Orthography and the development of reading processes: an eye-movement study of Chinese and English.
As children become proficient readers, there are substantial changes in the eye movements that subserve reading. Some of these changes reflect universal developmental factors while others may be specific to a particular writing system. This study attempts to disentangle effects of universal and script-dependent factors by comparing the development of eye movements of English and Chinese speakers. Third-grade (English: mean age = 9.1 years, n = 23; Chinese: mean age = 9.4 years, n = 25), fifth-grade (English: mean age = 11.2 years, n = 30; Chinese: mean age = 11.4, n = 25), and undergraduate students (English: n = 26; Chinese: n = 30) read stories in their native language while their eye movements were recorded. Results show a mixture of orthography-dependent factors with others that are remarkably parallel across these two very different writing systems. Orthographic effects are also more pronounced for children than for skilled adult readers. Implications for theories of reading eye movements and reading development are discussed.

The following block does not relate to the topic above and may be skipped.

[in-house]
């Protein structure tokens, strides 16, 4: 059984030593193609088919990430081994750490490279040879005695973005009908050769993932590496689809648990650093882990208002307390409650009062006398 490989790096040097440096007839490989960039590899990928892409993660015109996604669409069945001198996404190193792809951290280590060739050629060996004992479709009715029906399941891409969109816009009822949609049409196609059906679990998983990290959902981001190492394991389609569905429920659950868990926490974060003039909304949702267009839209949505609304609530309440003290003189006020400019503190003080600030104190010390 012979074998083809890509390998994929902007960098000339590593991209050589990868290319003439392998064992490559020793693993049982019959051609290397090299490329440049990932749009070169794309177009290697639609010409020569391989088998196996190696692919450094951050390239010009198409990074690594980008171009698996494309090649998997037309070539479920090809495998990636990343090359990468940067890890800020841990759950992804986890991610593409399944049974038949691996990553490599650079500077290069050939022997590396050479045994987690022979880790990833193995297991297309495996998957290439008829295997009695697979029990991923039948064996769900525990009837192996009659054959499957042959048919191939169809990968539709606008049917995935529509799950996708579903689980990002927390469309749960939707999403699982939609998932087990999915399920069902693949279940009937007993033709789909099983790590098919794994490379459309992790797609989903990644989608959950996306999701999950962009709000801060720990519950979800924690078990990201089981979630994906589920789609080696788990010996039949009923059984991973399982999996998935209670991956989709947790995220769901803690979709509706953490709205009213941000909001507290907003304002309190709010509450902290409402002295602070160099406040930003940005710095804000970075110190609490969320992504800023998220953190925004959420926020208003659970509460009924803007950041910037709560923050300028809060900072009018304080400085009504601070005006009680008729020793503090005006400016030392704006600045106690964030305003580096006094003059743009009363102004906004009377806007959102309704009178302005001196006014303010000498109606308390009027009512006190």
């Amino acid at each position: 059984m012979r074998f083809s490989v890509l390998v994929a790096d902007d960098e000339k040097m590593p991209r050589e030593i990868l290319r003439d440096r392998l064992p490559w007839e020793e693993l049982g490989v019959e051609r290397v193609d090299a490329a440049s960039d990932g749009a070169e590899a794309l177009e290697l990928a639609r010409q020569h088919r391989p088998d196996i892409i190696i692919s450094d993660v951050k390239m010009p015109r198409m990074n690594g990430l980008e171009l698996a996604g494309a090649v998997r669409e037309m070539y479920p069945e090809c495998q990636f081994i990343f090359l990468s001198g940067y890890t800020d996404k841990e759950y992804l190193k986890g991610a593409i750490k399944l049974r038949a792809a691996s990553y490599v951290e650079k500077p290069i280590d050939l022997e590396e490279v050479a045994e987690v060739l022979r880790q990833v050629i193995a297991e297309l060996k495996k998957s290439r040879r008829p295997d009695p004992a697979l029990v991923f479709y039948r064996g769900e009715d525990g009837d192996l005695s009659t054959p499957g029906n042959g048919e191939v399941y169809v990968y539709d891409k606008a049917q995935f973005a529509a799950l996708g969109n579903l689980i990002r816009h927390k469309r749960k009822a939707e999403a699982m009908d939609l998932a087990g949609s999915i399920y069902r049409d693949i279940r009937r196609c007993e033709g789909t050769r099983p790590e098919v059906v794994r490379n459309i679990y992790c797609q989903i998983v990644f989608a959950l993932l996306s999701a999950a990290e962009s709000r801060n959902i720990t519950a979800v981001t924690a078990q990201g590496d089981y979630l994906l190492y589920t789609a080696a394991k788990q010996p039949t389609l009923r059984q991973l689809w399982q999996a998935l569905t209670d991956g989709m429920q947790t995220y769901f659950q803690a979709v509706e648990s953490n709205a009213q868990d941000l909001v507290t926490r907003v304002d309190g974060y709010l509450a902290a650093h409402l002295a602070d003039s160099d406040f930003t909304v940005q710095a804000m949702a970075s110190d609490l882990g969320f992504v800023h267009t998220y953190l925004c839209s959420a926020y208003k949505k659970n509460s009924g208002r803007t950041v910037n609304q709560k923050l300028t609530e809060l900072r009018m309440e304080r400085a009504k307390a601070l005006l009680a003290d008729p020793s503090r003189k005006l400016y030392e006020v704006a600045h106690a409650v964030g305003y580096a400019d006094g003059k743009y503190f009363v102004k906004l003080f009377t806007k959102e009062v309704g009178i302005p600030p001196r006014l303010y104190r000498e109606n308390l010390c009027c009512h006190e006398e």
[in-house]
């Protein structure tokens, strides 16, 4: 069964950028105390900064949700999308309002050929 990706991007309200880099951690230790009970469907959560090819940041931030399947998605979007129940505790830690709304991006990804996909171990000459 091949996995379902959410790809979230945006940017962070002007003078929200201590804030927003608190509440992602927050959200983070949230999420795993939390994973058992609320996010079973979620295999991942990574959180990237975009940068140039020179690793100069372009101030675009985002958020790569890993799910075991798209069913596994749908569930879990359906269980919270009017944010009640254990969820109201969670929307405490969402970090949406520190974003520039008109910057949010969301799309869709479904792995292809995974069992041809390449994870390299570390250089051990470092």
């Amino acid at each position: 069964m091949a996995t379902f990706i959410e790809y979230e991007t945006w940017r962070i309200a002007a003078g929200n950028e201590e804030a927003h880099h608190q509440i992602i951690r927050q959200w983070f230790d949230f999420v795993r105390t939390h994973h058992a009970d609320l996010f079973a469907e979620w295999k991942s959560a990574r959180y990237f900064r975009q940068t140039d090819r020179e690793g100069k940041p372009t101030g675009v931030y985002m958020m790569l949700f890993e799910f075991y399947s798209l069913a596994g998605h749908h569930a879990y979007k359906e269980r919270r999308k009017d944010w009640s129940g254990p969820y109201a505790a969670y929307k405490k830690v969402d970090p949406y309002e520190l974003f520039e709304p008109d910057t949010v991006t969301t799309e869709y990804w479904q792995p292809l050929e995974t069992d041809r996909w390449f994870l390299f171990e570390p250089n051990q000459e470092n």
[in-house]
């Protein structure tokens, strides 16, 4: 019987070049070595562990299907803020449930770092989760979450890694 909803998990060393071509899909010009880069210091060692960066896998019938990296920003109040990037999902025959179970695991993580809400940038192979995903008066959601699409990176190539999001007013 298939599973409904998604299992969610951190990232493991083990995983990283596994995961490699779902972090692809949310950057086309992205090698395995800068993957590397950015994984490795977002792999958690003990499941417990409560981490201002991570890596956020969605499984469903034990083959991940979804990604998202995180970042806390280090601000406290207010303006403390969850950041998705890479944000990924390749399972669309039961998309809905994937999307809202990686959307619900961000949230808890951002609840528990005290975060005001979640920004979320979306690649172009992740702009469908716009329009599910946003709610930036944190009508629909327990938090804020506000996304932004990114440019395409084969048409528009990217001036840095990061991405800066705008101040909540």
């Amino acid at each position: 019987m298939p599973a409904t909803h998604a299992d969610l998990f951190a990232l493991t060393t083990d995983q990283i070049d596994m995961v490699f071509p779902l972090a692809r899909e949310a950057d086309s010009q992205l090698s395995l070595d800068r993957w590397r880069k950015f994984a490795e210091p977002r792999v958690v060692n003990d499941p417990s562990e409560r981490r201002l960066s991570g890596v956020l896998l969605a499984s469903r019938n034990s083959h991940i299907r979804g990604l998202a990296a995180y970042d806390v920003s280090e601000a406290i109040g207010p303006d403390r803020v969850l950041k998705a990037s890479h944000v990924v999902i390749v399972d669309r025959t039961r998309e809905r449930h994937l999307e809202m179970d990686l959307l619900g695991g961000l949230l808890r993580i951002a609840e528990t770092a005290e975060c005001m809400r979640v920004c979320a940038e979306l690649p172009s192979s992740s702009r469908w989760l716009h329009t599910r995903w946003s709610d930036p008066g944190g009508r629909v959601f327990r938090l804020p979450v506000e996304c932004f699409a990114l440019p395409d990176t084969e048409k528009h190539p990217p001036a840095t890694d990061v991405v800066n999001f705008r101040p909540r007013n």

Feng, G; Miller, K; Shu, H; Zhang, H
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